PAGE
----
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Wormhole Induction Propulsion (WHIP)
Eric W. Davis, Ph.D.
National Institute for Discovery Science
1515 E. Tropicana Ave., Suite 400
Las Vegas, Nevada 89119
Space flight by means of wormholes is described whereby the traditional rocket propulsion approach can be abandoned in favor of a new paradigm involving the manipulation of spacetime. Maccone (1995) extended Levi-Civita’s 1917 magnetic gravity solution to the Morris and Thorne (1988) wormhole solution and claimed that static homogeneous magnetic/electric fields can create spacetime curvature manifesting itself as a traversable wormhole. Furthermore, Maccone showed that the speed of light through this curvature region is slowed by the magnetic (or electric) induced gravitational field there. Maccone’s analysis immediately suggests a way to perform laboratory experiments whereby one could apply a powerful static homogeneous magnetic field in a vacuum, thereby creating spacetime curvature, and measure the speed of a light beam through it. Magnetic fields employed in this scenario must achieve magnitudes > 1010 Tesla in order for measurable effects to appear. Current magnetic induction technology is limited to static fields of ~ several x 103 Tesla. However, destructive chemical (implosive/explosive) magnetic field generation technology has reached peak rate-of-rise field strengths of ~ 109 Tesla/sec. It is proposed that this technology be exploited to take advantage of the high rate-of-rise field strengths to create and measure spacetime curvature in the lab.
Rapid interplanetary and interstellar space flight by means of spacetime wormholes is possible, in principle, whereby the traditional rocket propulsion approach can be abandoned in favor of a new paradigm involving the use of spacetime manipulation. In this scheme, the light speed barrier becomes irrelevant and spacecraft no longer need to carry large mass fractions of traditional chemical or nuclear propellants and related infrastructure over distances larger than several astronomical units (AU). Travel time over very large distances will be reduced by orders of magnitude. Einstein published his General Theory of Relativity (GTR) in 1915. In 1917, physicist Tullio Levi-Civita read a paper before the Academy of Rome about creating artificial gravitational fields (spacetime curvature) by virtue of static homogeneous magnetic or electric fields as a solution to the GTR equations. This paper went largely unnoticed. In 1988, Morris and Thorne published an exact solution to the GTR equations which describe the creation of traversable wormholes in spacetime by virtue of exotic (mass-energy r c2 < stress-energy t ) matter-energy fields (see figures 1 and 2). Visser (1995) has extended and added to the knowledge base of this research. The essential features of these solutions are that wormholes possess a traversable throat in which there is no horizon or singularity. For the purpose of this study, we also impose the additional constraint that travel through the wormhole is causal, although, this is not a necessary constraint in general. When these properties are employed together with the GTR field equations, it becomes necessary to introduce an exotic material in the wormhole’s throat which generates its spacetime curvature.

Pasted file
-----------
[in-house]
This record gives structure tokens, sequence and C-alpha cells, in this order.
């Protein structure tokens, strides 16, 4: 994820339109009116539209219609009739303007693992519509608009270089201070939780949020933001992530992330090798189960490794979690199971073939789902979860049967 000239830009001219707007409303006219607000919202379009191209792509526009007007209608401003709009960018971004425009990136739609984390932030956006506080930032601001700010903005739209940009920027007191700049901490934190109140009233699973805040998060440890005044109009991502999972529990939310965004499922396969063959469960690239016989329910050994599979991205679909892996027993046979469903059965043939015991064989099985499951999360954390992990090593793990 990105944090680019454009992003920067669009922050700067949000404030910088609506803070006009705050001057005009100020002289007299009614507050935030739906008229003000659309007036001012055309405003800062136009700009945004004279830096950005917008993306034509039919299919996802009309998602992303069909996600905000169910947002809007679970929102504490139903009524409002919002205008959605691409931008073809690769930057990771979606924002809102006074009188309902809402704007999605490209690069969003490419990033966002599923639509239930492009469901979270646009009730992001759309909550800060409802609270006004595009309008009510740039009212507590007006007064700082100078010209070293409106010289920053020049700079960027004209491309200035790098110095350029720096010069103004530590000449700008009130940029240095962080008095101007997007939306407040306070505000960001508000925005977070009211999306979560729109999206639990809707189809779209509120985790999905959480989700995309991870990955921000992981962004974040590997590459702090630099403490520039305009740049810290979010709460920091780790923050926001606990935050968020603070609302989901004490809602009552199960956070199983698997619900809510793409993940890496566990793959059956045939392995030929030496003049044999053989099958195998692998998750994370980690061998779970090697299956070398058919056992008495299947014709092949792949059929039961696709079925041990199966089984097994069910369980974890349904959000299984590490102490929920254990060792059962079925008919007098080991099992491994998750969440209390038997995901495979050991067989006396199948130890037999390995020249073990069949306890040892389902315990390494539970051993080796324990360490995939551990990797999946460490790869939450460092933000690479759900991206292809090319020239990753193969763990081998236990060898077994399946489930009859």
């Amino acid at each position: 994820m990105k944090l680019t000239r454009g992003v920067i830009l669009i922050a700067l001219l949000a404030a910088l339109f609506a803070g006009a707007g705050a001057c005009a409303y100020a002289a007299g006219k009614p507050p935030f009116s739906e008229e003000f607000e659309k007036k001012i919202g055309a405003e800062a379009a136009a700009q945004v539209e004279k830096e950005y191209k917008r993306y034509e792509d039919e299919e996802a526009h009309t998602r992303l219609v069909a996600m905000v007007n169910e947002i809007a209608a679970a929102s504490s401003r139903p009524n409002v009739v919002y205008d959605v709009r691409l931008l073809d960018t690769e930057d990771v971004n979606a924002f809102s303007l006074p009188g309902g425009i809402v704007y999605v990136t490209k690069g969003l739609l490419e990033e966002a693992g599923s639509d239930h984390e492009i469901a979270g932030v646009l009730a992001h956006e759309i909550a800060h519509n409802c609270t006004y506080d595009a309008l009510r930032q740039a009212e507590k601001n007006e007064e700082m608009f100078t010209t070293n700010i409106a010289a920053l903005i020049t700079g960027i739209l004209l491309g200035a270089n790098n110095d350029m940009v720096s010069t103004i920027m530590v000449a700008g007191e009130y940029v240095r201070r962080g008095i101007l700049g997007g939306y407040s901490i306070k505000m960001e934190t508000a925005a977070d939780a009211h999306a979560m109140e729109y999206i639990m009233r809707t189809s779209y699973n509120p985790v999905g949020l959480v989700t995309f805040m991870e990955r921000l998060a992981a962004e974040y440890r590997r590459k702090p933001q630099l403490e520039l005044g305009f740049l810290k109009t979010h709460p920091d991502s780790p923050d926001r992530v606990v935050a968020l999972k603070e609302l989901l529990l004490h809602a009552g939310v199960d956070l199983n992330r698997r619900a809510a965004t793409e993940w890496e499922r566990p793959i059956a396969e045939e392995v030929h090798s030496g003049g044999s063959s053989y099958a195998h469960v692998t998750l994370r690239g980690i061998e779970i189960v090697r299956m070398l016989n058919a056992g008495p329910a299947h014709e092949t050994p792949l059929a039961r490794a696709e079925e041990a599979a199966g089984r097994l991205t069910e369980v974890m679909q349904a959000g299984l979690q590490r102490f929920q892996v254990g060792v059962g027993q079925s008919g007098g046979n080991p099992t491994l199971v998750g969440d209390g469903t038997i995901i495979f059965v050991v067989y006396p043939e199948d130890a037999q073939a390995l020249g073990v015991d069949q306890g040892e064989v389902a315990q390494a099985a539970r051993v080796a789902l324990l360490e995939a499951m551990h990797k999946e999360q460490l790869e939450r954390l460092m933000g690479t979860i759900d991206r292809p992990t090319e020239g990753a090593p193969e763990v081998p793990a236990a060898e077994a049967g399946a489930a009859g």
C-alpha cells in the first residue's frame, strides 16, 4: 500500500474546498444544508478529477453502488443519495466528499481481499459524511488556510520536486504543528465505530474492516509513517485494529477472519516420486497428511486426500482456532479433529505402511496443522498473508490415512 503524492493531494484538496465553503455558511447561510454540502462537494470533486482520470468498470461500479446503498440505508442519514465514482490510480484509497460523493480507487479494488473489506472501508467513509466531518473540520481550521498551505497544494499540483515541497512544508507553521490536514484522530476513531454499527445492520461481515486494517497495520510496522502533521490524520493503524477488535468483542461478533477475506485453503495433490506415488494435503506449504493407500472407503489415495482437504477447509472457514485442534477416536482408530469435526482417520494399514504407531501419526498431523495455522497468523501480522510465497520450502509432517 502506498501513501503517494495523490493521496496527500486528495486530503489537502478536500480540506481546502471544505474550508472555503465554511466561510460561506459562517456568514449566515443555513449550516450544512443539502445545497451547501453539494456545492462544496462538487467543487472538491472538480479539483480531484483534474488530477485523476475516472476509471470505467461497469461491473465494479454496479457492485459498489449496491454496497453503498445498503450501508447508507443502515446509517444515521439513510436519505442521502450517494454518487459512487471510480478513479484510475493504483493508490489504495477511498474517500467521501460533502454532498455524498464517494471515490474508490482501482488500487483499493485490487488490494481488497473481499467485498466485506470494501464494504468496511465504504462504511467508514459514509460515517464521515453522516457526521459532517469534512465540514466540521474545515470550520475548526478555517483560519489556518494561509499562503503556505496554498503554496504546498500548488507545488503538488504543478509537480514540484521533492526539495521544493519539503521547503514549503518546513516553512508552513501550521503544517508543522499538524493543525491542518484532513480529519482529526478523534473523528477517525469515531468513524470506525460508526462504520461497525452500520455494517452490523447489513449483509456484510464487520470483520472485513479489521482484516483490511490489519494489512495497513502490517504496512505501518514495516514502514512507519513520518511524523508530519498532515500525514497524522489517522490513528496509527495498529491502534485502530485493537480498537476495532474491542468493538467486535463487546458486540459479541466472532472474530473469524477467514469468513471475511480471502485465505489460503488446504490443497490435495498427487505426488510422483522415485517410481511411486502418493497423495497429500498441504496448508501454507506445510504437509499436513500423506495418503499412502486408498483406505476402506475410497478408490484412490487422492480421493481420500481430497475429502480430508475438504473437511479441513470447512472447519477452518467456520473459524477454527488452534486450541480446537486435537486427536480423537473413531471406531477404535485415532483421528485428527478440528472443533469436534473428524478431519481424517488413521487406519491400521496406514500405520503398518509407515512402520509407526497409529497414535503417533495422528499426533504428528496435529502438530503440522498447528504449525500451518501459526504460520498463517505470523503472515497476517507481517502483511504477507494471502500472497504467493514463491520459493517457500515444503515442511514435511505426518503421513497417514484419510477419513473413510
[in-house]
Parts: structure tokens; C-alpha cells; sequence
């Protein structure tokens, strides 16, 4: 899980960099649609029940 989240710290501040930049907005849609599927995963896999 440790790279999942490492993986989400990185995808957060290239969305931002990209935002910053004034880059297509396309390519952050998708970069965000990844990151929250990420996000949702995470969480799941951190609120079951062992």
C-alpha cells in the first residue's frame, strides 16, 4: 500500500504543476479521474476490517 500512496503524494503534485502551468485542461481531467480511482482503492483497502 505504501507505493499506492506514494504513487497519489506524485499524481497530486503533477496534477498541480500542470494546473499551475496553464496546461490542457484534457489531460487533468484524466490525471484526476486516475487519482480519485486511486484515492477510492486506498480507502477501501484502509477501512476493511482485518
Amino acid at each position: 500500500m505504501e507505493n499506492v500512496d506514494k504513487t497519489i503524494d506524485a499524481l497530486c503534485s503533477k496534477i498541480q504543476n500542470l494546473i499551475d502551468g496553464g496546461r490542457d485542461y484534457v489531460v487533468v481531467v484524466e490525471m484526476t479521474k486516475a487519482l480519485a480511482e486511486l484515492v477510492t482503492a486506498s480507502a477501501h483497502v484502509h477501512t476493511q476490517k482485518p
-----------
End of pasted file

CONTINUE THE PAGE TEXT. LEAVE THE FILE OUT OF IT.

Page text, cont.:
Maccone (1995) extended and matched Levi-Civita’s solution to the Morris and Thorne solution and claimed that the earlier describes a wormhole in spacetime. More specifically, Maccone claims that static homogeneous magnetic/electric fields with cylindrical symmetry can create spacetime curvature which manifests itself as a traversable wormhole. Although the claim of inducing spacetime curvature is correct, Levi-Civita’s metric solution is not a wormhole. A near-term lab experiment based on Maccone’s analysis will be discussed. It is my intent to introduce a new space propulsion concept which employs the creation of traversable wormholes by virtue of ultrahigh magnetic fields in conjunction with exotic matter-energy fields. I call this propulsion concept "Wormhole Induction Propulsion" or WHIP. It is speculated that future WHIP spacecraft could deploy ultrahigh magnetic fields along with exotic matter- energy fields (e.g. radial electric or magnetic fields, Casimir energy field, etc.) in space to create a wormhole and then apply conventional space propulsion to move through the throat to reach the other side in a matter of minutes or days, whence the spacecraft emerges several AU’s or light-years away from its starting point. The requirement for conventional propulsion in WHIP spacecraft would be strictly limited by the need for short travel through the wormhole throat as well as for orbital maneuvering near distant worlds. The integrated system comprising the magnetic induction/exotic field wormhole and conventional propulsion units could be called WHIPIT or "Wormhole Induction Propulsion Integrated Technology."
Levi-Civita’s spacetime metric for a static uniform magnetic field was originally conceived by Pauli (1981):
where and are integration constants which are determined by appropriate boundary conditions and … are Cartesian coordinates (… = space, = time) with orthographic projection. The important parameter in (1) is: